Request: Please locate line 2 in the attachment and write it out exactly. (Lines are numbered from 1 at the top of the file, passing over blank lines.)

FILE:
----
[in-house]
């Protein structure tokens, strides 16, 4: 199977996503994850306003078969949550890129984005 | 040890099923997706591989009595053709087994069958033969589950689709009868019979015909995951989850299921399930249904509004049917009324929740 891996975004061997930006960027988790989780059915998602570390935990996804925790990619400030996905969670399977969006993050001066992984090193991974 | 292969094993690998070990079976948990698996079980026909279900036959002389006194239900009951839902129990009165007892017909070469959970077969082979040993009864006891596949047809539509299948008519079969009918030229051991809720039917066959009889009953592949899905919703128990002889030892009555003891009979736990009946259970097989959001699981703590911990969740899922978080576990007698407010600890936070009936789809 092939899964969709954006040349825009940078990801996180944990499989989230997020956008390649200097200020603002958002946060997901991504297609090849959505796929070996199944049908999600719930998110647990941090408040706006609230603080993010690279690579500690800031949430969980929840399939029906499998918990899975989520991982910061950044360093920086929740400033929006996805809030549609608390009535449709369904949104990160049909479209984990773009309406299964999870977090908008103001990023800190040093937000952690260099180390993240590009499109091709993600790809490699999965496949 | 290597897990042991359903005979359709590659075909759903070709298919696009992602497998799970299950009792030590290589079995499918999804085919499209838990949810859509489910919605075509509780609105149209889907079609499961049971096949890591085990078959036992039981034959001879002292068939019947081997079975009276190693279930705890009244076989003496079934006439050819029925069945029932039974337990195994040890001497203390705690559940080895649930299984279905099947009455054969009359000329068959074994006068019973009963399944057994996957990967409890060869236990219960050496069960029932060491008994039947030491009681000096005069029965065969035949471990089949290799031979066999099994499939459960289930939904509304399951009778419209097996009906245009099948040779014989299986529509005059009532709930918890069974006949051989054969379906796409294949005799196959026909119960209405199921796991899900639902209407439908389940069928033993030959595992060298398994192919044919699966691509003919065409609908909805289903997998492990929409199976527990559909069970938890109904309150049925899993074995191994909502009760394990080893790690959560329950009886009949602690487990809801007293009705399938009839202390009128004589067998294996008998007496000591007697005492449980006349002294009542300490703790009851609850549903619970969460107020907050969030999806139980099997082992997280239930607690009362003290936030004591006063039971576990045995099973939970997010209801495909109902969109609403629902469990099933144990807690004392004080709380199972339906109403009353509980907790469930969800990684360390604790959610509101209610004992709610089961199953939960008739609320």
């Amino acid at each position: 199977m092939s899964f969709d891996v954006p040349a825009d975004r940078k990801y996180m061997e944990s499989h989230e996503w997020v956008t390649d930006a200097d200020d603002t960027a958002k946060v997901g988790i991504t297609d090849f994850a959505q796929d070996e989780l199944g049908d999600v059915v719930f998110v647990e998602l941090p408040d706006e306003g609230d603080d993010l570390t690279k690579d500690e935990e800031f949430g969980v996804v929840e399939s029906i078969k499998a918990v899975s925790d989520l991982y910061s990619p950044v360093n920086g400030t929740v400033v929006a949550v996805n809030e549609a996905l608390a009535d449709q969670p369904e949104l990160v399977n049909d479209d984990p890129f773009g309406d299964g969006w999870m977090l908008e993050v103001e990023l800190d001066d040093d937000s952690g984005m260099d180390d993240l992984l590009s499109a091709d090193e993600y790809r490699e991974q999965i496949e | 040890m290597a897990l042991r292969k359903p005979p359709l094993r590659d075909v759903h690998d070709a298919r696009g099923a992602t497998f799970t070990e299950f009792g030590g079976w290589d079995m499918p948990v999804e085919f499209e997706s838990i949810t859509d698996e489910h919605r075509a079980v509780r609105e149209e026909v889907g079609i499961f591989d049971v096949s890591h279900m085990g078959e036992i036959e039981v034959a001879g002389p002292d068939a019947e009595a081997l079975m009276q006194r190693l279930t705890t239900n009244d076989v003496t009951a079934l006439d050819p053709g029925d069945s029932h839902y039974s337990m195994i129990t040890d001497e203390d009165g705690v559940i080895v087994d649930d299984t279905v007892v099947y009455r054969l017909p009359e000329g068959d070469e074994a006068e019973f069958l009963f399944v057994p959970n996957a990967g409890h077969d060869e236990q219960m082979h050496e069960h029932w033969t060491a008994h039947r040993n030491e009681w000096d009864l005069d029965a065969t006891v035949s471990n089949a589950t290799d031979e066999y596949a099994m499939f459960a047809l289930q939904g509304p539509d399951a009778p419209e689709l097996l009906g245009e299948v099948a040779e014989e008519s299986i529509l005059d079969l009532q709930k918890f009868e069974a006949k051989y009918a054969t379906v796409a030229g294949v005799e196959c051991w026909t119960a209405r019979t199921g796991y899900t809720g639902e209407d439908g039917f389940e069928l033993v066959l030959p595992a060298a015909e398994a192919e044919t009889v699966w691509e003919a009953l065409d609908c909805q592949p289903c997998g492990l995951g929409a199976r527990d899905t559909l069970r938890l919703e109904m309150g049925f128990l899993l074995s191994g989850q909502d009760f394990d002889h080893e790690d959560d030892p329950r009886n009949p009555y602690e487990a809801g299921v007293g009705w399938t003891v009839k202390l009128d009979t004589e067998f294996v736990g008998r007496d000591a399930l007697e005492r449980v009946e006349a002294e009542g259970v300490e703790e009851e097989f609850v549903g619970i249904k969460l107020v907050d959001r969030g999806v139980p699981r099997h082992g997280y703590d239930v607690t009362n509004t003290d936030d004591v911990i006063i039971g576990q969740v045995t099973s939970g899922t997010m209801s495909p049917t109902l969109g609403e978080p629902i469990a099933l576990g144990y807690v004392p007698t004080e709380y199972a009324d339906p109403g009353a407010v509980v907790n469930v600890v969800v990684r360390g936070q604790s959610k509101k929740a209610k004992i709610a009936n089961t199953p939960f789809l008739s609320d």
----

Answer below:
């Protein structure tokens, strides 16, 4: 199977996503994850306003078969949550890129984005 | 040890099923997706591989009595053709087994069958033969589950689709009868019979015909995951989850299921399930249904509004049917009324929740 891996975004061997930006960027988790989780059915998602570390935990996804925790990619400030996905969670399977969006993050001066992984090193991974 | 292969094993690998070990079976948990698996079980026909279900036959002389006194239900009951839902129990009165007892017909070469959970077969082979040993009864006891596949047809539509299948008519079969009918030229051991809720039917066959009889009953592949899905919703128990002889030892009555003891009979736990009946259970097989959001699981703590911990969740899922978080576990007698407010600890936070009936789809 092939899964969709954006040349825009940078990801996180944990499989989230997020956008390649200097200020603002958002946060997901991504297609090849959505796929070996199944049908999600719930998110647990941090408040706006609230603080993010690279690579500690800031949430969980929840399939029906499998918990899975989520991982910061950044360093920086929740400033929006996805809030549609608390009535449709369904949104990160049909479209984990773009309406299964999870977090908008103001990023800190040093937000952690260099180390993240590009499109091709993600790809490699999965496949 | 290597897990042991359903005979359709590659075909759903070709298919696009992602497998799970299950009792030590290589079995499918999804085919499209838990949810859509489910919605075509509780609105149209889907079609499961049971096949890591085990078959036992039981034959001879002292068939019947081997079975009276190693279930705890009244076989003496079934006439050819029925069945029932039974337990195994040890001497203390705690559940080895649930299984279905099947009455054969009359000329068959074994006068019973009963399944057994996957990967409890060869236990219960050496069960029932060491008994039947030491009681000096005069029965065969035949471990089949290799031979066999099994499939459960289930939904509304399951009778419209097996009906245009099948040779014989299986529509005059009532709930918890069974006949051989054969379906796409294949005799196959026909119960209405199921796991899900639902209407439908389940069928033993030959595992060298398994192919044919699966691509003919065409609908909805289903997998492990929409199976527990559909069970938890109904309150049925899993074995191994909502009760394990080893790690959560329950009886009949602690487990809801007293009705399938009839202390009128004589067998294996008998007496000591007697005492449980006349002294009542300490703790009851609850549903619970969460107020907050969030999806139980099997082992997280239930607690009362003290936030004591006063039971576990045995099973939970997010209801495909109902969109609403629902469990099933144990807690004392004080709380199972339906109403009353509980907790469930969800990684360390604790959610509101209610004992709610089961199953939960008739609320």